"So if you want to talk about background checks or any kind of gun control measure, if those could get passed by the state ... then the preemption law would cover those as well," Maloy said. "But they're not in state code, and so the preemption law prevents cities and counties from doing that kind of thing."

Some Democrats argued against advancing the bill to the Senate floor, including Sen. Gene Davis, D-Salt Lake City, who pointed to a shooting earlier this month on a West Valley City sidewalk that left two Hunter High School freshman football players dead and a sophomore football player hospitalized.

"Let me remind this committee that in West Valley City ... three children were shot. Two of them shot to death. One of them is still in the hospital," Davis said.

Davis was interrupted and told to keep his remarks relevant to the bill itself. Davis argued it was relevant, saying the purpose of Salt Lake County's background check requirement is to ensure people with criminal backgrounds don't buy firearms "because they're forbidden by state law and federal law to own a weapon. So this only enforces — literally enforces — the state law."

Maloy pushed back against Davis' comments, saying "there's no way" anyone knows where the gun involved in the West Valley shooting came from "until law enforcement does their investigation."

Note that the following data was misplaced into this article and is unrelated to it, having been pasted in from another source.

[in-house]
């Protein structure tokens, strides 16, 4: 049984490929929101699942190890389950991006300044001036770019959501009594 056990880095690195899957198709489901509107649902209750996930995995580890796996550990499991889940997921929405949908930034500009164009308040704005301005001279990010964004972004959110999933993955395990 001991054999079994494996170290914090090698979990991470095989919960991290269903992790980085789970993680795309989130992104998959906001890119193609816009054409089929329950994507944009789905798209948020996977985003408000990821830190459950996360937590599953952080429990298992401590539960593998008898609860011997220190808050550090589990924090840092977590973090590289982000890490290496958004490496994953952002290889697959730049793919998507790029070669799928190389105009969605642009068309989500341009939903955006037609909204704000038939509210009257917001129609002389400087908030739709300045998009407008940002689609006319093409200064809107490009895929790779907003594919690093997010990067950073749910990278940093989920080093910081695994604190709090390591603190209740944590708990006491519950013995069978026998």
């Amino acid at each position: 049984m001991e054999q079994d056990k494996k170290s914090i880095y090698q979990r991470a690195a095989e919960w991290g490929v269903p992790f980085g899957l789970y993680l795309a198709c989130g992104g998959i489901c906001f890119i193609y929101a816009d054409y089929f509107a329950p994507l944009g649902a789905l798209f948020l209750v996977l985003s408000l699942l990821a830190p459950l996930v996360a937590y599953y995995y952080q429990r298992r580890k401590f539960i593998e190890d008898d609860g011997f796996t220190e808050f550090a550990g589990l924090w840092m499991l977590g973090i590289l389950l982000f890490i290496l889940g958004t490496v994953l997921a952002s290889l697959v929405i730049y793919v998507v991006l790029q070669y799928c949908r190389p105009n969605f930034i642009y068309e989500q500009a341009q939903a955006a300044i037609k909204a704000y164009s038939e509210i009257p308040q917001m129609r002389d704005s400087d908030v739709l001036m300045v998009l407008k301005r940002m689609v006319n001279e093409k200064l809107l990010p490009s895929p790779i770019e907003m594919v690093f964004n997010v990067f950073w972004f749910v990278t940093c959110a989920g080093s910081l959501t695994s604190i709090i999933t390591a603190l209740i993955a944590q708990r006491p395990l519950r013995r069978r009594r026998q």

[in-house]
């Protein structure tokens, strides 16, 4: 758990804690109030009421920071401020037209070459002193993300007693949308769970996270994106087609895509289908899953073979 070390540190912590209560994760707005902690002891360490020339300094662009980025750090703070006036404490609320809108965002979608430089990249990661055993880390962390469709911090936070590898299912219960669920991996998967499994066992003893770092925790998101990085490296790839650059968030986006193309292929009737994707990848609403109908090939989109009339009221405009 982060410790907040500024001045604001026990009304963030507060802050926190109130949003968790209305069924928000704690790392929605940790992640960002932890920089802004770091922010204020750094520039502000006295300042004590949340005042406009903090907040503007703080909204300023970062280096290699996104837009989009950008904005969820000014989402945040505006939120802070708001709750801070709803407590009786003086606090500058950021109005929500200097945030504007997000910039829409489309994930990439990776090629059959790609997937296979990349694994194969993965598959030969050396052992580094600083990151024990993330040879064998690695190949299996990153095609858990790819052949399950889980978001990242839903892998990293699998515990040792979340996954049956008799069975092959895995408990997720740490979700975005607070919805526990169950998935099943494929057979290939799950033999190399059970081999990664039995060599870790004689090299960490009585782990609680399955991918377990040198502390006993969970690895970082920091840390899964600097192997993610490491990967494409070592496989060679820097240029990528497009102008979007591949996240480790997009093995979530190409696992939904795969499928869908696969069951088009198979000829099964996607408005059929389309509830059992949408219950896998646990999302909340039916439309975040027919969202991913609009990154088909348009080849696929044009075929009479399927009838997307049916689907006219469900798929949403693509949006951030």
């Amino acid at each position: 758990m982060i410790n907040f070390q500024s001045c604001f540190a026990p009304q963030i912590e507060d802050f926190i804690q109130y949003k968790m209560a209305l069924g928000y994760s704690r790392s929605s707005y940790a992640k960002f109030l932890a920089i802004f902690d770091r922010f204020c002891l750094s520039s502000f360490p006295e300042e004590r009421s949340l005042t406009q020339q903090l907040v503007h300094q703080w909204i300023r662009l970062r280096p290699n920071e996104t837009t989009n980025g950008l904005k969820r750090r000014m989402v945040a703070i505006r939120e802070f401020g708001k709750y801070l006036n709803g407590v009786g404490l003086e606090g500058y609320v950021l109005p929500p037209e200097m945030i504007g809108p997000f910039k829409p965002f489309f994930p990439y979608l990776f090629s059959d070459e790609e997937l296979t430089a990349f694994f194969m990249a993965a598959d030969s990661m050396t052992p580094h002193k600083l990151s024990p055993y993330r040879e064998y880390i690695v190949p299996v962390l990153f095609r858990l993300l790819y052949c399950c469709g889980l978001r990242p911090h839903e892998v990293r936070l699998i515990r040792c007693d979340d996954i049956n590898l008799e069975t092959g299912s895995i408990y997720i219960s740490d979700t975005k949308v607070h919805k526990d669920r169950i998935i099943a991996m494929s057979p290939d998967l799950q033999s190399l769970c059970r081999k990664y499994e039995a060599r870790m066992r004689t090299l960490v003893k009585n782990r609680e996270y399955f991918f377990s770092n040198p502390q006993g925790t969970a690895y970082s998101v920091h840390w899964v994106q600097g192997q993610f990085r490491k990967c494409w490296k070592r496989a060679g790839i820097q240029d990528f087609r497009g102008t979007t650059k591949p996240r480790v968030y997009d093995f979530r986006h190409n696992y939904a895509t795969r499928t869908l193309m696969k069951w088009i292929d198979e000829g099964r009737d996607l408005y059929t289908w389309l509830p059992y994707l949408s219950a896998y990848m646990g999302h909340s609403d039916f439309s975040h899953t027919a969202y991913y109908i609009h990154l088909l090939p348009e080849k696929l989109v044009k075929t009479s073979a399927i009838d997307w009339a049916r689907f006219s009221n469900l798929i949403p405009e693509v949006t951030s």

"I really do not see where this discussion fits into what we're talking about here, which is preemption," Maloy said. "So I would just say we ought to keep focused on the bill, and if ... people would like to see a particular law in the state of Utah, it needs to be good for all of the people of Utah and not just certain areas. And get that bill passed into law, and then (the) preemption (law) will cover that as well."

Salt Lake County Mayor Jenny Wilson submitted a letter to the committee saying she opposed the bill.

"SB115 would repeal the ability of Salt Lake County to require private sale background checks," Wilson wrote in her letter. "This common-sense and potentially life-saving measure has been effectively implemented with no impact to the gun shows, purchasers and sellers."

The mayor argued "violent crime is at an all-time high in our county, and sadly mass shootings have become a regular and heartbreaking occurrence in our nation's communities.

"While background checks at gun shows are not a complete preventative tool, they do prevent known criminals from buying weapons from private sellers when in Salt Lake County facilities," the mayor's letters continued.

"It is an overreach by the state legislative body to mandate specific conditions that impede the effective, safe operations of county facilities," Wilson wrote. "It is critical that Salt Lake County maintain local control over its venues and remain the steward of its facilities."

Ultimately the bill was given the approval to advance to the Senate floor, with five Republicans voting in favor of it and two Democrats voting against.

Correction: A previous version incorrectly stated the Utah House of Representatives passed HB271, the 2020 version of the firearm preemption law, in 2021. Another version of that bill passed the House in 2021.

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Katie McKellar